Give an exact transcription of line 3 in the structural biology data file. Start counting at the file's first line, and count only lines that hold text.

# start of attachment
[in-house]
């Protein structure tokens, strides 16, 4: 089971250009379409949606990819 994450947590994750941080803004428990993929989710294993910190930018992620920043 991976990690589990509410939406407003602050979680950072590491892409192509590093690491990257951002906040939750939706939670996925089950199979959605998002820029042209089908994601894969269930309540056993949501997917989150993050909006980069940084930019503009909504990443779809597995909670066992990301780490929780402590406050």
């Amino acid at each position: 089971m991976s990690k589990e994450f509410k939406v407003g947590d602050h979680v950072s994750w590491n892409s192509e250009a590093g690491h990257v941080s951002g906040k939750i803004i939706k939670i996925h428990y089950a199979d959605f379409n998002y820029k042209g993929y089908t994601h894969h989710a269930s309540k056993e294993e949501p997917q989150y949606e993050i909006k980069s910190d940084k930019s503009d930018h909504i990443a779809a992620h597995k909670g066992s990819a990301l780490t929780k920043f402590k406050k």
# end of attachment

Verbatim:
């Amino acid at each position: 089971m991976s990690k589990e994450f509410k939406v407003g947590d602050h979680v950072s994750w590491n892409s192509e250009a590093g690491h990257v941080s951002g906040k939750i803004i939706k939670i996925h428990y089950a199979d959605f379409n998002y820029k042209g993929y089908t994601h894969h989710a269930s309540k056993e294993e949501p997917q989150y949606e993050i909006k980069s910190d940084k930019s503009d930018h909504i990443a779809a992620h597995k909670g066992s990819a990301l780490t929780k920043f402590k406050k």